MEDIA ADVISORY: Letter from Park City Mayor & City Council, Park City Police Chief, and Park City Manager
June 4, 2020
Dear Park City,
Anger. Fear. Heartbreak. Hope. Solidarity…
These are some of the thoughts and emotions swirling through our hearts and minds after the events in Minneapolis and the ensuing protests around our nation.
The students of Park City High School delivered a timely lesson on Monday about how to actively listen, learn, and push for change despite their impatience and frustration. The peaceful demonstration against an inexcusable history of police brutality against people of color and the vulnerable was both inspiring and unsettling at the same time. We commend you, are inspired by your courage and grateful for your willingness to lead our community in creating the rally.
The truth is bias and systemic racism exists in our community. We all have a responsibility to look inward and educate ourselves, and hold ourselves accountable for our actions.
One of the benefits of being a small community is the ability to focus on neighborhood safety and community policing. Many of us have the benefit of knowing our police officers by name and often see them at the supermarket, in our schools and at the gym. Many of our officers know our children and even our pets, and most of us have the privilege of not feeling scared or threatened by these interactions. This is a luxury. We recognize this is not the case for everyone, and we are committed to ensuring every single member of our community feels protected by—and safe around—our police officers.
Park City Municipal unequivocally condemns the actions of the individuals and the systems that tolerated, even enabled, the unacceptable cruelty that lead to George Floyd’s death. Our Police Chief, Wade Carpenter, openly denounces the actions of the Minneapolis police officers involved in George Floyd’s murder and those in the profession who stain the honor of those they are duty bound to protect and serve.
The women and men in Park City’s Police Department are just as disgusted and outraged as the rest of us. They believe in the integrity of law, human rights, and common decency. They are also committed to continued training to recognize implicit bias, systemic racism, and follow best practices in modern policing. Should any Park City Police officer behave in a manner inconsistent with our community values, we expect you to hold us accountable.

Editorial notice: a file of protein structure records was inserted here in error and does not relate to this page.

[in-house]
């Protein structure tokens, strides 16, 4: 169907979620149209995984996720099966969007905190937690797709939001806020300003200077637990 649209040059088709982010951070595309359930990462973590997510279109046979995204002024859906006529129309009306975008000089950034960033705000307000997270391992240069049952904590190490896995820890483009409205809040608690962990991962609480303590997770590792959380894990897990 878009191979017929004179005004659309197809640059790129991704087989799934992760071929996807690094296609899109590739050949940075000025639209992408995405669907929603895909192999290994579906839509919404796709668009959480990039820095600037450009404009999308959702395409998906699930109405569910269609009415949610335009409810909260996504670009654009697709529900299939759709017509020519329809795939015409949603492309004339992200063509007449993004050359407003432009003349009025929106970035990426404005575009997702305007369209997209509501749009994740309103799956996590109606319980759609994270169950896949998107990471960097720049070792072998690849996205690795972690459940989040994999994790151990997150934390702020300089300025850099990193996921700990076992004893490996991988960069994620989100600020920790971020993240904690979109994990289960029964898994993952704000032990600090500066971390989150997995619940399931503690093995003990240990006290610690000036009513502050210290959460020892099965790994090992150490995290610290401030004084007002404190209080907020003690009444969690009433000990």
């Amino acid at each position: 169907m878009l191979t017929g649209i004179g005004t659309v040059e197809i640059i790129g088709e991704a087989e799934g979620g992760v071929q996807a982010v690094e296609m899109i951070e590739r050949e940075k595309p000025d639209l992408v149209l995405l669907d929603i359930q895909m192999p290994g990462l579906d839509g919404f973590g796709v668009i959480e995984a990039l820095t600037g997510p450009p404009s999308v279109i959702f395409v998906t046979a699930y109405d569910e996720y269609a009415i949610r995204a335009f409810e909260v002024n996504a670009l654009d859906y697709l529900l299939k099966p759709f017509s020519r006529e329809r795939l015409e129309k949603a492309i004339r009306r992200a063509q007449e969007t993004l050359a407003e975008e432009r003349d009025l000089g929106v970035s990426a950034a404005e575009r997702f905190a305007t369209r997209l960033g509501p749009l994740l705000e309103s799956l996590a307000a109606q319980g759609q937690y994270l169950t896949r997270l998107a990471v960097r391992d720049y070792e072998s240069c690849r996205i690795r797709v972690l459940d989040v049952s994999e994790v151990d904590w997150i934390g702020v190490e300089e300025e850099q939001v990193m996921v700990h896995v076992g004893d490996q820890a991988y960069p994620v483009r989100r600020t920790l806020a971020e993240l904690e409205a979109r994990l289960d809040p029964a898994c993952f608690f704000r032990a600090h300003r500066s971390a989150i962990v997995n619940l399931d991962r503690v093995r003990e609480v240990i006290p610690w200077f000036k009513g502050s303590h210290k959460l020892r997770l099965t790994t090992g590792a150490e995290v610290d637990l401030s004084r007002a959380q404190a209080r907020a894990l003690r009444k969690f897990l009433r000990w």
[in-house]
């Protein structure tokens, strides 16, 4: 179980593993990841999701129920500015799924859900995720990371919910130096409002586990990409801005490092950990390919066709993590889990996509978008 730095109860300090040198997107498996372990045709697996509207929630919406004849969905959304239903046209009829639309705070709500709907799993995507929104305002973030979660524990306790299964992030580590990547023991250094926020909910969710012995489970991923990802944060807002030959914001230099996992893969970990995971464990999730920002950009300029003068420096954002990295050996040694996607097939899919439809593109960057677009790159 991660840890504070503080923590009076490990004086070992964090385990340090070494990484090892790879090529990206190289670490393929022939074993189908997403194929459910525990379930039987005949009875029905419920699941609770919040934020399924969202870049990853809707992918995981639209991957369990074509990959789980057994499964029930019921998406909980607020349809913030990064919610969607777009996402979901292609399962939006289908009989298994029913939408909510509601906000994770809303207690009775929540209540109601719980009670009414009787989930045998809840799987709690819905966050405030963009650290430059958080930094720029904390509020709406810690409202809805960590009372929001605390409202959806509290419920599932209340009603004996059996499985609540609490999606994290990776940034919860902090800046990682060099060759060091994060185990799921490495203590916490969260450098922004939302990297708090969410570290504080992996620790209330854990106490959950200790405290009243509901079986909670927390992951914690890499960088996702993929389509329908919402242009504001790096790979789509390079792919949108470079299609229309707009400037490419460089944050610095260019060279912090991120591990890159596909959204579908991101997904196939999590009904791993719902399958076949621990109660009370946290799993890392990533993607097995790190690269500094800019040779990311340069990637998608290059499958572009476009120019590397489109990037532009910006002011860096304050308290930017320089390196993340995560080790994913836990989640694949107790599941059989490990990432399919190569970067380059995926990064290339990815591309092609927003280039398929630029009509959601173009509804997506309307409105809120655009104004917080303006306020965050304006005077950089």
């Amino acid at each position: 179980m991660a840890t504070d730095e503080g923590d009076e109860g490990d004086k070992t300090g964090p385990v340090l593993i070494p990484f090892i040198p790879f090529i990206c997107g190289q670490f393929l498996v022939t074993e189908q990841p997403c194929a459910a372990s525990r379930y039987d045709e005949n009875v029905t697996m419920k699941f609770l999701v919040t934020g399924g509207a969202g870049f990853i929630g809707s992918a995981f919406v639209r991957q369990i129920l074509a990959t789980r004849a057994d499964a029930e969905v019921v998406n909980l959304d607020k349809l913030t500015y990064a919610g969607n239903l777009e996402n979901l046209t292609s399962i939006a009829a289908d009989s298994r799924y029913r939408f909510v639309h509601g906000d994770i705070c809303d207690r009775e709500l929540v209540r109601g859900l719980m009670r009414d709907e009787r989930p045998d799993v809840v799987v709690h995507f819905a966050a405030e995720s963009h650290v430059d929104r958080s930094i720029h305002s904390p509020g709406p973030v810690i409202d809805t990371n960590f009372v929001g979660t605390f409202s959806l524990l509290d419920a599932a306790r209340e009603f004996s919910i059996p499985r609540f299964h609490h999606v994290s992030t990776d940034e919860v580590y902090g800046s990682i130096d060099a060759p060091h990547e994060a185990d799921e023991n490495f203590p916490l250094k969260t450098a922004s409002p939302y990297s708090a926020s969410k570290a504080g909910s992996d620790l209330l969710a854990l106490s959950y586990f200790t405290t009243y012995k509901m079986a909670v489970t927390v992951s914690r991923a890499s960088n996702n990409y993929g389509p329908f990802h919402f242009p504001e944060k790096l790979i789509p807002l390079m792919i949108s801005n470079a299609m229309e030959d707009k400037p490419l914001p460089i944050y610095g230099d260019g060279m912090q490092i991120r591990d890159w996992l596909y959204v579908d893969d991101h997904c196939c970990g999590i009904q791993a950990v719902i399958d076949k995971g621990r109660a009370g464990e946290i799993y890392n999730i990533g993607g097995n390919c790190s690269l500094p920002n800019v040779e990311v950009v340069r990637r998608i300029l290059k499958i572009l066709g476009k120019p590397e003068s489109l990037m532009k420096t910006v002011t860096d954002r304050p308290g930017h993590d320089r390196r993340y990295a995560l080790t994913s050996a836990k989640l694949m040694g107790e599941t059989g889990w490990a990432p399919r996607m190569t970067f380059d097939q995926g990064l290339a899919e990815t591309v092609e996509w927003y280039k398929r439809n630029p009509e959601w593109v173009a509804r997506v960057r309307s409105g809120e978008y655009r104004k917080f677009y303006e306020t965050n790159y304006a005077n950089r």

Nationally, we stand in solidarity with all communities of color—especially the Black community during this difficult time. Locally, we remain committed to our work to create a safe and more equitable community for all that live, work, and visit our mountain town.
Park City Mayor Andy Beerman
Park City Council Members Max Doilney, Becca Gerber, Tim Henney, Steve Joyce, and Nann Worel
Park City Police Chief Wade Carpenter
Park City Manager Matt Dias
Converting our electricity to 100% renewable is a major part of our transition to become a carbon neutral community. Renewable electricity is created using technologies that don't burn any fossil fuels to create energy, such as water, wind or the sun. There are no associated greenhouse gas emissions with creating energy from renewables. We're confident that the future will be powered with renewables.
Approximately one-third of our community-wide carbon footprint comes from the electricity we use. Decarbonization means removing the carbon emitted from our energy sources. Transitioning to renewables is how we will decarbonize the energy that Park City uses.
In 2016, Park City made the decision to work with the local utility, Rocky Mountain Power, to work together to bring 100% renewable electricity to Park City. Salt Lake City, Summit County and Moab have joined the effort and in total we will convert eighteen percent of Utah’s electric grid to renewables. While Park City is a small community of only around 8,000 people, we believe we have the power to influence to create a pathway for other communities to transition to 100% renewables.
Not only does renewable energy emit drastically fewer carbon emissions as it produces electricity, it will transform Utah’s economy, produce jobs and provide stable electricity. It will also clean the air as we transition our homes, buildings, and transportation to fully electric. Renewables are becoming cheaper than fossil fuels. Renewable energy has plunged is price, and now is competitive, and often cheaper, when compared to traditional coal and natural gas generation. Renewable electricity often has zero cost fuel. The sun and wind don’t ever send a bill. Compare this to traditional coal and natural gas generation, where the fuel price can fluctuate. PacifiCorp, Rocky Mountain Power’s parent company, recently stated that thirteen of its twenty-two coal plants are uneconomic.
In addition, renewable energy keeps the dollars spent on energy close to home. Park City alone spends over $245 million per year on energy, much of which ends up in unstable or even corrupt regions of the world. Imagine if that money was spent on local jobs, benefiting our local economy?